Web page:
FEMBA Students Build Hope and Opportunity, Volunteer with Habitat For Humanity
By Whitney Frasier
According to a recent report by Realtor.com, San Diego is the least affordable city in the country. In a region where affordable housing is desperately needed, California State University San Marcos (CSUSM) business students have stepped outside the classroom and into construction to build hope and opportunity for others.
When Lori Holt Pfeiler, the president and CEO for San Diego Habitat for Humanity (SDHFH) and Cal State San Marcos MBA alumna, spoke to CSUSM’s Fully-Employed Master of Business Administration (FEMBA) cohort about leadership and challenges in professional environments, they were inspired to team up with SDHFH for a group build day. Not only was volunteering the perfect opportunity to give back, but they were also aligning themselves with the College of Business Administration’s vision to build civic-minded, community engaged business leaders of tomorrow.
“Lori is an inspirational woman who has so many great business and educational lessons to share,” said Nicole Smith, a current FEMBA student who coordinated the CSUSM FEMBA Group Build Day. “Her stories about the families they’ve helped and how important Habitat is for the local community really made me want to volunteer.”
It was a sweltering day in August when the students arrived at the project site to build a home for an Escondido family. Although the temperature had exceeded 100 degrees, it didn’t stop them from getting to work.
“We did various projects on the home, from constructing cabinets to landscaping,” said Smith. “Several of the volunteers spent the day installing siding on the outside of the second floor of the house while others were painting and hammering.”
After almost nine hours in unforgiving heat, the 10-person team, including business professor Rajnandini “Raj” Pillai, completed what they set out to do: give back to a family in need.
“What I like about Habitat for Humanity is they are not offering handouts, they are providing families with tools to improve their situation,” said student Rosemary Reed. “By requiring work hours from each family, it truly gives the family a sense of pride of ownership in their home.”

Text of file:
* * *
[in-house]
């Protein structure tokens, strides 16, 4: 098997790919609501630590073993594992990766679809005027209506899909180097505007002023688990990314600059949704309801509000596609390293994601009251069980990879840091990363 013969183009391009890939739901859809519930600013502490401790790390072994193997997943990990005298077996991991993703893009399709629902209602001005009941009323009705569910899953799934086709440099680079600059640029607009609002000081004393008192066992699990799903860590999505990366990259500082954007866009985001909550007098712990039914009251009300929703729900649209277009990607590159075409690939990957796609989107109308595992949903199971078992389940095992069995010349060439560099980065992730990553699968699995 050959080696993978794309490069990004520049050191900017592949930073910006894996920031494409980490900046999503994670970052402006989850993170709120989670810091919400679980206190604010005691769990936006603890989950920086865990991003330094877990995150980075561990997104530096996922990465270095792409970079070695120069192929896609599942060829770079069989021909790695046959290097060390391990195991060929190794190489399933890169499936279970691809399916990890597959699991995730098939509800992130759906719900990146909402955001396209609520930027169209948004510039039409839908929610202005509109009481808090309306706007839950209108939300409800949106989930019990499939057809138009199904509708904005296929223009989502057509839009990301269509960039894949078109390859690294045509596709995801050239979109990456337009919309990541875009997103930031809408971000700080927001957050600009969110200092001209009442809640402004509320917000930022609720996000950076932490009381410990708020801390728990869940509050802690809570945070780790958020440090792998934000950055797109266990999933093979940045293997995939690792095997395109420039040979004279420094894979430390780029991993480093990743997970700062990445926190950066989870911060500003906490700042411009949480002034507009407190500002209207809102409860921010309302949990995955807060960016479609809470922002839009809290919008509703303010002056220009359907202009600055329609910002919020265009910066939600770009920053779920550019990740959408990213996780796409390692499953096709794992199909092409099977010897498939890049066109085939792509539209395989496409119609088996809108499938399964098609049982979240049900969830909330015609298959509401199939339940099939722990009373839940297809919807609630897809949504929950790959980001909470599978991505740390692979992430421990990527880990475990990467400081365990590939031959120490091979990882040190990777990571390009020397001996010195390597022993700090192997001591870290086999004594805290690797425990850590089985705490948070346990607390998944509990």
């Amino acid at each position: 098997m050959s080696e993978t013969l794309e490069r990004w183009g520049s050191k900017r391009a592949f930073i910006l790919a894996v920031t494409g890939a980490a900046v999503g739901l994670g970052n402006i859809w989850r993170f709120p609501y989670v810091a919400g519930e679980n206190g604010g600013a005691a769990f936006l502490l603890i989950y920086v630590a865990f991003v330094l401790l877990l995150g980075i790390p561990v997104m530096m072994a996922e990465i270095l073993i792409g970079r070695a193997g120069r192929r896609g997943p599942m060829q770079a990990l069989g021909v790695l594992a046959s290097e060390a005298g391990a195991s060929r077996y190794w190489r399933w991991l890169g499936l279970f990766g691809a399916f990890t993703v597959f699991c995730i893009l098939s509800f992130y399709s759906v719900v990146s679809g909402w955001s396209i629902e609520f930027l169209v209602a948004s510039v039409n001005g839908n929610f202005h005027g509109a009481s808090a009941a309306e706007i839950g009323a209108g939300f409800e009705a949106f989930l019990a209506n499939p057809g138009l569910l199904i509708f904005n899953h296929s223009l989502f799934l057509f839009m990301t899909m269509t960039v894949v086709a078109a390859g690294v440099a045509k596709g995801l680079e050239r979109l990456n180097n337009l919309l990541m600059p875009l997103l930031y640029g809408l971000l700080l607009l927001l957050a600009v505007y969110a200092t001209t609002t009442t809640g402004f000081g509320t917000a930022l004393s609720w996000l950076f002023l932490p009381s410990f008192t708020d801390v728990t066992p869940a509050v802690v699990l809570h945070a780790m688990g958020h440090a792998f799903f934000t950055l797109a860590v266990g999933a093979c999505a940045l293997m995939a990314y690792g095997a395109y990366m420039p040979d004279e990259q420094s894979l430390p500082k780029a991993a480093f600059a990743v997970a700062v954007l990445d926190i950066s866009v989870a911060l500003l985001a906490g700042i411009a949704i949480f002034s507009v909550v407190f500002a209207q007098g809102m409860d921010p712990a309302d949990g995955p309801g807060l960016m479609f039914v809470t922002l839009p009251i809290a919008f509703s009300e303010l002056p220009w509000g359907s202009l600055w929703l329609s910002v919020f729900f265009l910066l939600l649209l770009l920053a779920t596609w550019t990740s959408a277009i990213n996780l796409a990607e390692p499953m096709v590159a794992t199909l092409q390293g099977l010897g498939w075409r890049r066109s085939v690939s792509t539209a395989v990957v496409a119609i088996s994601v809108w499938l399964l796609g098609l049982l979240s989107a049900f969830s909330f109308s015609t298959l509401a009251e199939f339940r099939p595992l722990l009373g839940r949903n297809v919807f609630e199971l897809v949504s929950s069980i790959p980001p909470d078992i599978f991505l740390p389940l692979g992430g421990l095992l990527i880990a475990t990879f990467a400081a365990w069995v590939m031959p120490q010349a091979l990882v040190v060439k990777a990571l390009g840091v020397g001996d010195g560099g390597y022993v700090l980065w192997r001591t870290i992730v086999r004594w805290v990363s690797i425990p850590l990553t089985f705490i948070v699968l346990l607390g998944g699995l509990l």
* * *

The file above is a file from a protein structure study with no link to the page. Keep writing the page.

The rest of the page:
The focus of Habitat is to create homes for ownership by low-income families in need. As part of the process, the families that partner with Habitat for Humanity are expected to repay through ‘sweat-equity’—volunteering 250 to 500 hours of labor in the construction of their own home—and via a zero percent interest, 25 to 30-year mortgage loan.
“Some people may not have the same capability to really advance in the workforce for a variety of reasons,” said Krista Samples, FEMBA student. “Programs like Habitat For Humanity understand that and help those who are not as capable.”
Habitat for Humanity relies heavily on volunteers, but their unique program allows people with no prior construction experience to assist in the process of building.
“I'm sure there is a dollar value you could put on the work we did,” said Smith. “If there were no volunteers, workers would have to be hired and that can be incredibly expensive. It felt great to just give back. We got to meet the family who was getting the house next to the one we were building, and that really made the project personal and more rewarding.”
Since 1988 SDHFH has built more than 200 homes throughout the county. A dedication ceremony for the house the students assisted with took place on November 22. Meanwhile, the cohort is expected to graduate from their 18-month program in December.
“Being able to share this experience with my classmates made it so much more meaningful as we had been through so much in terms of studying and gaining knowledge together in the MBA program,” said Samples. “It was very rewarding as we were able to see the efforts of our labor as we were doing it.”